I've tried to write this commentary several times, and each time that I have written it, I have found myself getting bogged down in the details and quid pro quos.
Through to Chapter 7, Serano speaks quite harshly of the treatment that a lot of transsexuals experience at the hands of therapists. She comes very close to advocating for removal of the condition entirely from the DSM, but stops just short of that.
Let me start off by saying that I am sympathetic to those who have experienced the kind of hostile treatment that Serano describes, and has often been attributed to the dubious methodology of people who follow J. Michael Bailey's theories. There is nothing more damaging to someone's sense of self than finding a therapist who claims that they are lying at every turn.
However, I disagree quite strongly with the idea of simply removing transsexualism from the DSM. Transsexualism is a somewhat unique condition in the world of mental health concerns. Unlike a lot of situations that lead people to seek out a therapist's help in life, the transsexual's situation actually will ultimately lead to bringing the services of multiple professionals into the picture - including psychologists, physicians and surgeons; but also can involve lawyers, public service officials and other individuals. There can be little question that some kind of common lexicon is useful in facilitating communication between these varied professionals.
The physician that is prescribing hormone therapy may be quite comfortable monitoring the response of the body's endocrine system to the hormones, but may well not feel that he or she has the appropriate training and background to understand whether the patient is adapting to the changes that the hormones bring with them appropriately. When one considers the legal and ethical bindings placed upon medical practitioners, it should come as no great surprise that many are reluctant to get involved in a situation that they do not feel they understand.
Quite rightly, the WPATH Standards of Care demands that the various professionals involved in an individual's transition be in regular communication with each other.
As Radha points out in her post 'Gaming Therapists, Gaming Ourselves, the therapy process can be a catalyst for learning a great deal about oneself. A positive relationship with a therapist can be an amazingly constructive process - one which enables an person to move beyond their immediate assumptions about themselves and to be completely honest with themselves - both in terms of their strengths and weaknesses (and yes, there is an amazing amount of strength to be found in the vulnerability of admitting to your own failings - the reality of that is left as an exercise to the reader).
I would like to see the definition of transsexualism (or more broadly transgenderism) in the DSM to continue to evolve. In the DSM IV, it is only in its third incarnation, and it has morphed considerably from the original definitions in the DSM II(?), mostly in response to the emergence of more data that has broadened the range of experiences that clients have described.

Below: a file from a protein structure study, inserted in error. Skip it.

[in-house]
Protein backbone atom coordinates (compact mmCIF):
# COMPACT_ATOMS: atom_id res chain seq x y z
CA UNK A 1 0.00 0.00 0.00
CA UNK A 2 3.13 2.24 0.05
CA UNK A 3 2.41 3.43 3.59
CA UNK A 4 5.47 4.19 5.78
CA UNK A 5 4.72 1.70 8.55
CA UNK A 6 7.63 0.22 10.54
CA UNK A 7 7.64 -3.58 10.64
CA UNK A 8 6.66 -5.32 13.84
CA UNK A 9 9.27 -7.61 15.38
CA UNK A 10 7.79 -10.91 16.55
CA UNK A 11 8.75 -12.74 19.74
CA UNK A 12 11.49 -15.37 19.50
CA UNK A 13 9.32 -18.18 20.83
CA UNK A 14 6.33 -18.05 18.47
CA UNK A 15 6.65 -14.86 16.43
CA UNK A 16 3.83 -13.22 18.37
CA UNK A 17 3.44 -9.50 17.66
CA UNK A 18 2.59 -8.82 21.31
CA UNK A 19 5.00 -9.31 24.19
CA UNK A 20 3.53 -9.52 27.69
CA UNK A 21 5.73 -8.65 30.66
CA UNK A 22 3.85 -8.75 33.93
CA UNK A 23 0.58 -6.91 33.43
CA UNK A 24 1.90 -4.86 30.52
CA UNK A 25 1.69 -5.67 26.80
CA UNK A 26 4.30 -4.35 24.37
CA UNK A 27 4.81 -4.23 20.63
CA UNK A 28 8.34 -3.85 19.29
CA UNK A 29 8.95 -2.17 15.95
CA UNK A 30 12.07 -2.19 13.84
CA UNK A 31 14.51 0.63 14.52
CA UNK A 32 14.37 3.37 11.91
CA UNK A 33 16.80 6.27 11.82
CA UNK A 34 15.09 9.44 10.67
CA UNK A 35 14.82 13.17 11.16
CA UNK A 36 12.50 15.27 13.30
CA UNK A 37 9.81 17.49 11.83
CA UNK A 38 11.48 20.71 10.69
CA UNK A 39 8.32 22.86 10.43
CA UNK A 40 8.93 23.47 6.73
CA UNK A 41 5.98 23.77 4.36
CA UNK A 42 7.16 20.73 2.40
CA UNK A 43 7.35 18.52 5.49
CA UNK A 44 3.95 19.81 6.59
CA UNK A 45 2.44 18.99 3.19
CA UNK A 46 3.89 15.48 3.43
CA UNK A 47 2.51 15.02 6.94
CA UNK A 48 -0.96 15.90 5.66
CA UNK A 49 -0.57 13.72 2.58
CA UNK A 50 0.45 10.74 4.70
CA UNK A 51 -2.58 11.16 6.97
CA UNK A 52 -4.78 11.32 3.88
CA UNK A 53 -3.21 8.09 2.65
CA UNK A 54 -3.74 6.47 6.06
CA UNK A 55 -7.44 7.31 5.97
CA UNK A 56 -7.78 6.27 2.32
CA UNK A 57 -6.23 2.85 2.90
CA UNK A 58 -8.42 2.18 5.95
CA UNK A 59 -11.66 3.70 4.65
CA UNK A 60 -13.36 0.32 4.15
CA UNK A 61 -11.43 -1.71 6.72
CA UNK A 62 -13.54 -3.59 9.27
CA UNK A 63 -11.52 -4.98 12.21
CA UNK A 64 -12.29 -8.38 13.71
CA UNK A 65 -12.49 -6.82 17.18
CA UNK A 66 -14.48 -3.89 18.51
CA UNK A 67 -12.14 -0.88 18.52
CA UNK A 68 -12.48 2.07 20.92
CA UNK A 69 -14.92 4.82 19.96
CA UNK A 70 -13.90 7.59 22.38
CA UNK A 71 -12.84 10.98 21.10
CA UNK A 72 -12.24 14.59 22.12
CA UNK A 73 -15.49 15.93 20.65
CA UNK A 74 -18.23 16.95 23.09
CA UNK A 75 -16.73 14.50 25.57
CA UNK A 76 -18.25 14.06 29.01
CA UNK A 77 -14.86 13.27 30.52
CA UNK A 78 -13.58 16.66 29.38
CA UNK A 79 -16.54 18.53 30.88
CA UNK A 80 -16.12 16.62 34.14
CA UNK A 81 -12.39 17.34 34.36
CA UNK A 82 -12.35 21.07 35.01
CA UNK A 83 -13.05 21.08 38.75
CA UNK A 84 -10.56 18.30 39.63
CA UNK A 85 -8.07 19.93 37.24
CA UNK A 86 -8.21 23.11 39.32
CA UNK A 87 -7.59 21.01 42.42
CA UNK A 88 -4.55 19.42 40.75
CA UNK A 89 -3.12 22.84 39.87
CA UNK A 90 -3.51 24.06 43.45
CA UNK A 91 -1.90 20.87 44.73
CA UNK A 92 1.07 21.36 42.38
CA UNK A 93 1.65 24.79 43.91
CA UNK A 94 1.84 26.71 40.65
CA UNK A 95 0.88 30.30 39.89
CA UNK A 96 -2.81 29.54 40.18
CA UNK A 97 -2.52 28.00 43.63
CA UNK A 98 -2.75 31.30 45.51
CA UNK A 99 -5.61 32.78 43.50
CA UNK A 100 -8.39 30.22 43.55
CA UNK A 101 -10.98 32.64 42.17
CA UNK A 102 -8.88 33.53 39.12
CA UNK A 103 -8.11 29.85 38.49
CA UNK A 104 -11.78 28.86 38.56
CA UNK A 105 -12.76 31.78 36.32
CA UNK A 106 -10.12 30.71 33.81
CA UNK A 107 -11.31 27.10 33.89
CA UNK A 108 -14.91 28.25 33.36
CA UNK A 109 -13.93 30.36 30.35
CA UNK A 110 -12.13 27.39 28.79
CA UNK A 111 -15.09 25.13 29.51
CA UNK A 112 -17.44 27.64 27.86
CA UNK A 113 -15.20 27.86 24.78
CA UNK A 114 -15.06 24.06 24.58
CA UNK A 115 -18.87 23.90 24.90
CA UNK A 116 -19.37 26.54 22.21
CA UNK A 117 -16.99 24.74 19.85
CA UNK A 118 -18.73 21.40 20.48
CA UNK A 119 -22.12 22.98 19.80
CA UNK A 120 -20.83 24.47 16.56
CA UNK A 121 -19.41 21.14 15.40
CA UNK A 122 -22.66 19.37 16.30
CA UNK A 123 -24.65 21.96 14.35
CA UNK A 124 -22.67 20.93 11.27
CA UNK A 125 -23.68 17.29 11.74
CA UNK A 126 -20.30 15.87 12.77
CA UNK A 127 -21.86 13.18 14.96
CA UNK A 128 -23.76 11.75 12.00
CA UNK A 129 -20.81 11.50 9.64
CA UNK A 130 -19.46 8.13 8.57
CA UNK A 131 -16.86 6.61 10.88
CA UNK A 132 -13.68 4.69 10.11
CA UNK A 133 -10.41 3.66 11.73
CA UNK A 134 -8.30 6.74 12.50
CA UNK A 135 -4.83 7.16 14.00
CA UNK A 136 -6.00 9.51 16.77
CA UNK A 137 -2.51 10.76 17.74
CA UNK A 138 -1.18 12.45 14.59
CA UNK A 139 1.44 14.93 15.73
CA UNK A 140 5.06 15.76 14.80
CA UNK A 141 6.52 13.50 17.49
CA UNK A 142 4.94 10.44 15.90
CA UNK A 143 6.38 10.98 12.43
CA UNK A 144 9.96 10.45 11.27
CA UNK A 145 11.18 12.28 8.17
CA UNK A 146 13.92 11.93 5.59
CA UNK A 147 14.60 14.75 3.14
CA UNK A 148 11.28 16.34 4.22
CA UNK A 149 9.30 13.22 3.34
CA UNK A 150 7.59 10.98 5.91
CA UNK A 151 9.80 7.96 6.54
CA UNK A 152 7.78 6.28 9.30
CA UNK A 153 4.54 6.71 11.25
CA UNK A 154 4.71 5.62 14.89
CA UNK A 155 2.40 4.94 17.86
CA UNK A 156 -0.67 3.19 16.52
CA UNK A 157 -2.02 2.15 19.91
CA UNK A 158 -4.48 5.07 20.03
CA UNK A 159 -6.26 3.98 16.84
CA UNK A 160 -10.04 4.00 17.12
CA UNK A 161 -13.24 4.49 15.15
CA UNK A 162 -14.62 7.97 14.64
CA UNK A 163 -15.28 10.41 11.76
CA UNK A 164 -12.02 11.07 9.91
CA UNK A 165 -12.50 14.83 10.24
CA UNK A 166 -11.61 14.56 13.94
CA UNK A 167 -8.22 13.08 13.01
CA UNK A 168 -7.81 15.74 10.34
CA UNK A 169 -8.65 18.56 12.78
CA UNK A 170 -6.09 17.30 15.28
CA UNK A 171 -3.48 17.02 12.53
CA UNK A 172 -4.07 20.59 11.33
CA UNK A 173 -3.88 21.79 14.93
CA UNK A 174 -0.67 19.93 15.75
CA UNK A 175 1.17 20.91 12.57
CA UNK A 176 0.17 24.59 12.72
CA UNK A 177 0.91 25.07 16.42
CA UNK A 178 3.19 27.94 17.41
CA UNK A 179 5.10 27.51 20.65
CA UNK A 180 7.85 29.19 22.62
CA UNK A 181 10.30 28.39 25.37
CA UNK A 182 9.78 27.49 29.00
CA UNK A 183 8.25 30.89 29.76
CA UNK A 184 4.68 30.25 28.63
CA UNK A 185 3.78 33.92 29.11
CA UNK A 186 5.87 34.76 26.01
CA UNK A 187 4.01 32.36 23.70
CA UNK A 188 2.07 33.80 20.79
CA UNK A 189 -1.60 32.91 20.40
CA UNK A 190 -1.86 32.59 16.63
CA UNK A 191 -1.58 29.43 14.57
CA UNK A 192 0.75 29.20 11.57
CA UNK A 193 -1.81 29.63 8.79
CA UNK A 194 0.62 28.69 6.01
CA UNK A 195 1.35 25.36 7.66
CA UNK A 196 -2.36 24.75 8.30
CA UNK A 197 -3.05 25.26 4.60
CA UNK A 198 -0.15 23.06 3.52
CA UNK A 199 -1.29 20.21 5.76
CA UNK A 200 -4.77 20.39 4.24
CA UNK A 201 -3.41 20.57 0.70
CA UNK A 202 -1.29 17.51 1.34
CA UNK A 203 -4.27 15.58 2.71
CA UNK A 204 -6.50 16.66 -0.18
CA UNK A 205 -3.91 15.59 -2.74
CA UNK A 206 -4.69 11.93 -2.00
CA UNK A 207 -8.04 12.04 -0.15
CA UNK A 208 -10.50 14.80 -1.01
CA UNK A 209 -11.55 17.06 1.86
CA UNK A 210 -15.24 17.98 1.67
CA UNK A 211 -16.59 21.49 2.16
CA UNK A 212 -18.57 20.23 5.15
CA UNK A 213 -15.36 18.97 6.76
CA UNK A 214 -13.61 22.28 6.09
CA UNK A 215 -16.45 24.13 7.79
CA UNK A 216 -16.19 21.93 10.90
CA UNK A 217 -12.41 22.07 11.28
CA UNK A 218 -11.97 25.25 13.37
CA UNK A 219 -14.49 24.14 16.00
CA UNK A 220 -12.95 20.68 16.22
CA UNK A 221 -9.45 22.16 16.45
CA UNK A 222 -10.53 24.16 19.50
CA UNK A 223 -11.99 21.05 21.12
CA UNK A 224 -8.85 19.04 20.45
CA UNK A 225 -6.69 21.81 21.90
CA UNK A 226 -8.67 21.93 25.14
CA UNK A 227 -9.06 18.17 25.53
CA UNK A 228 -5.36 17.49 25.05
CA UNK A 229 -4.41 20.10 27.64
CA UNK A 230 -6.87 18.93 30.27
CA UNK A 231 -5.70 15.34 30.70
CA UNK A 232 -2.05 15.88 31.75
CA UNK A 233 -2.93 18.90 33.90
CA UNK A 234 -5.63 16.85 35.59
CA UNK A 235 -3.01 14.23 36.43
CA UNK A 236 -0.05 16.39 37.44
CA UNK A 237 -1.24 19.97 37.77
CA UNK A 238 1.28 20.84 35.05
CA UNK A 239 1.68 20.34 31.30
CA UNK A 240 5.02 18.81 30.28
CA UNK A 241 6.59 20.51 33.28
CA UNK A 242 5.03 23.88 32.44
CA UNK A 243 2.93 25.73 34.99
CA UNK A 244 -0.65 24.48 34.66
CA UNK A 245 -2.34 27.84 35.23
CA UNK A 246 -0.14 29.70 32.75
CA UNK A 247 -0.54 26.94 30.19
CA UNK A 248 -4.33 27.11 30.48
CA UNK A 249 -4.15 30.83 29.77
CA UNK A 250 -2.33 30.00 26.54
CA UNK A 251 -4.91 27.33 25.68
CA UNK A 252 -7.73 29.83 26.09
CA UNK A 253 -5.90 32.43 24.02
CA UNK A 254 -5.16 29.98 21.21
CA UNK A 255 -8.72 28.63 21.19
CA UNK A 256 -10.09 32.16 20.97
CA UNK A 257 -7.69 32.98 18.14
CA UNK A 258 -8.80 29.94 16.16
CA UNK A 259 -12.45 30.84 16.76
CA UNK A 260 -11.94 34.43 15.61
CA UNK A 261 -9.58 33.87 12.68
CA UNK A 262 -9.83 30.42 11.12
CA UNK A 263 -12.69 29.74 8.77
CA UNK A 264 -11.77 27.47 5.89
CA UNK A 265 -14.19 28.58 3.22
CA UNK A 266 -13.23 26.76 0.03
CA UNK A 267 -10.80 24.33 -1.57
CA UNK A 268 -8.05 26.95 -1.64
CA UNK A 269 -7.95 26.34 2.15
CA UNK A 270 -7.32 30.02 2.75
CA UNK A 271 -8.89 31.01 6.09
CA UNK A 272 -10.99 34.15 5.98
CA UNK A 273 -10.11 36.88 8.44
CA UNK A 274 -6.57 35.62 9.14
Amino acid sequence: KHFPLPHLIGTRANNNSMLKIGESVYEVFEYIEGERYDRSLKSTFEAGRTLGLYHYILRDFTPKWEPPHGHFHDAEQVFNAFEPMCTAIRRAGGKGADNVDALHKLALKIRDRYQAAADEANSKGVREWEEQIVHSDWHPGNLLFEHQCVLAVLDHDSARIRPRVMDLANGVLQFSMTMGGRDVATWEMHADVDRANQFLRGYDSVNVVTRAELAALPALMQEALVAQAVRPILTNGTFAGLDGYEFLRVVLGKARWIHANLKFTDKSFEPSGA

It is unfortunate that there are so many who mistakenly assume that the presence of a diagnostic category in the DSM means that someone is 'ill'. A more reasonable view of the DSM is that it describes psychological conditions - a lexicon more than anything else. In fact, if one peruses the chapters of the DSM for a while, it is not difficult to understand that it contains a great many conditions which we would agree do not constitute a serious impairment of an individual's ability to function, but may need to be described in order to draw a complete picture of the factors an individual is facing. Here, I believe the APA and related professional bodies have a significant amount of 'marketing' work to do. Society still bears a surprising degree of fear and stigma to 'mental illness', and the professional societies involved have not been very successful in breaking that pattern. One of the key things they could - and should - do is spend some time explaining the DSM's purpose and intentions in layman's terms. (There are only a few of us outside the mental health world willing - or able - to wade through the dense terminology of that book's prefaces)
The transsexual bears a responsibility to find a therapist that they can work with. We are all individuals, and it is no surprise that not everybody can work effectively with every therapist. Therapists and medical professionals are responsible for ensuring that they become educated about the treatment of transsexuals - the transsexual should not be the person trying to educate the professionals; and similarly, finding a therapist should not be an 'underground experience'. Too few therapists publicize that they are willing and experienced with transfolk, which often makes the process of finding a therapist traumatic in its own right.
Those professionals who see themselves as 'gatekeepers' rather than as partners with their clients need to adjust their perspective. In the case of transsexuals, the client is usually quite aware of their condition and what they need to achieve. Gatekeepers are not what is needed - constructive help is. Sometimes that may mean pointing out the 'cracks' in the patient's plans or timelines; but more often than not, it means helping the patient piece together the resources they need.